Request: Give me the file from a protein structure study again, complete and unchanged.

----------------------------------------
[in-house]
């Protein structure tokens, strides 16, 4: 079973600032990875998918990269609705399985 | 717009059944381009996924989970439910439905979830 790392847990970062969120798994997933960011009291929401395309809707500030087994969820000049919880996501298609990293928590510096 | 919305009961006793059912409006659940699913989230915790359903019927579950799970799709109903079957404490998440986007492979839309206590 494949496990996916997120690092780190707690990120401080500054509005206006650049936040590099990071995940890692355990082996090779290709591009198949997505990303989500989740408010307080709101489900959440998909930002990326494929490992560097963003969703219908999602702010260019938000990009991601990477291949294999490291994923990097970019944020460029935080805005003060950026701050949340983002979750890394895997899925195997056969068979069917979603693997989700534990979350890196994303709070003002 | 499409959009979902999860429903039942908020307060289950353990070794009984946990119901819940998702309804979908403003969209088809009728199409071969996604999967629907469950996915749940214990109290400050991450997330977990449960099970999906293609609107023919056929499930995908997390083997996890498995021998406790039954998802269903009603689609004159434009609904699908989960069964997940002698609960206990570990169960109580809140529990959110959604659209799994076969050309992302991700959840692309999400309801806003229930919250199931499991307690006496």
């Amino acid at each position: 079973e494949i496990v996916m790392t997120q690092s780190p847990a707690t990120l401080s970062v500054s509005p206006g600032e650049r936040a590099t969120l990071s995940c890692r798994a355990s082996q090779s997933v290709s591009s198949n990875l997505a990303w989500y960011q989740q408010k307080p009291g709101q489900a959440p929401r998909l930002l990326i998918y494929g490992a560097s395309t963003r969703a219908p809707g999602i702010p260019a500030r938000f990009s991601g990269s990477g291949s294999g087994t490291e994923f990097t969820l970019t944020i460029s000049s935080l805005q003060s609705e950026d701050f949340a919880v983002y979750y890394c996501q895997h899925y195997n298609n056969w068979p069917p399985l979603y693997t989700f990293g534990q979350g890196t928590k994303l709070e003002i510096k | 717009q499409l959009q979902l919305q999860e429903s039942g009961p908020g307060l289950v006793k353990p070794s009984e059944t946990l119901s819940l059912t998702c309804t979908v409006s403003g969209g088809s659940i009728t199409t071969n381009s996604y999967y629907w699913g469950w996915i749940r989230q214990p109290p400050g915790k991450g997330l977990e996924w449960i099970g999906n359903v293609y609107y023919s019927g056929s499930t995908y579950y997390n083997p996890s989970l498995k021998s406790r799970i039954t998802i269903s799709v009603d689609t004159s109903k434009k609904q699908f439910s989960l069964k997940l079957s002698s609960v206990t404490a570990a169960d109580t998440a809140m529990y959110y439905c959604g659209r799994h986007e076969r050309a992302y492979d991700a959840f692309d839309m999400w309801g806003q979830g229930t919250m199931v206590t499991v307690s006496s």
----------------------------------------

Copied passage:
[in-house]
């Protein structure tokens, strides 16, 4: 079973600032990875998918990269609705399985 | 717009059944381009996924989970439910439905979830 790392847990970062969120798994997933960011009291929401395309809707500030087994969820000049919880996501298609990293928590510096 | 919305009961006793059912409006659940699913989230915790359903019927579950799970799709109903079957404490998440986007492979839309206590 494949496990996916997120690092780190707690990120401080500054509005206006650049936040590099990071995940890692355990082996090779290709591009198949997505990303989500989740408010307080709101489900959440998909930002990326494929490992560097963003969703219908999602702010260019938000990009991601990477291949294999490291994923990097970019944020460029935080805005003060950026701050949340983002979750890394895997899925195997056969068979069917979603693997989700534990979350890196994303709070003002 | 499409959009979902999860429903039942908020307060289950353990070794009984946990119901819940998702309804979908403003969209088809009728199409071969996604999967629907469950996915749940214990109290400050991450997330977990449960099970999906293609609107023919056929499930995908997390083997996890498995021998406790039954998802269903009603689609004159434009609904699908989960069964997940002698609960206990570990169960109580809140529990959110959604659209799994076969050309992302991700959840692309999400309801806003229930919250199931499991307690006496």
């Amino acid at each position: 079973e494949i496990v996916m790392t997120q690092s780190p847990a707690t990120l401080s970062v500054s509005p206006g600032e650049r936040a590099t969120l990071s995940c890692r798994a355990s082996q090779s997933v290709s591009s198949n990875l997505a990303w989500y960011q989740q408010k307080p009291g709101q489900a959440p929401r998909l930002l990326i998918y494929g490992a560097s395309t963003r969703a219908p809707g999602i702010p260019a500030r938000f990009s991601g990269s990477g291949s294999g087994t490291e994923f990097t969820l970019t944020i460029s000049s935080l805005q003060s609705e950026d701050f949340a919880v983002y979750y890394c996501q895997h899925y195997n298609n056969w068979p069917p399985l979603y693997t989700f990293g534990q979350g890196t928590k994303l709070e003002i510096k | 717009q499409l959009q979902l919305q999860e429903s039942g009961p908020g307060l289950v006793k353990p070794s009984e059944t946990l119901s819940l059912t998702c309804t979908v409006s403003g969209g088809s659940i009728t199409t071969n381009s996604y999967y629907w699913g469950w996915i749940r989230q214990p109290p400050g915790k991450g997330l977990e996924w449960i099970g999906n359903v293609y609107y023919s019927g056929s499930t995908y579950y997390n083997p996890s989970l498995k021998s406790r799970i039954t998802i269903s799709v009603d689609t004159s109903k434009k609904q699908f439910s989960l069964k997940l079957s002698s609960v206990t404490a570990a169960d109580t998440a809140m529990y959110y439905c959604g659209r799994h986007e076969r050309a992302y492979d991700a959840f692309d839309m999400w309801g806003q979830g229930t919250m199931v206590t499991v307690s006496s």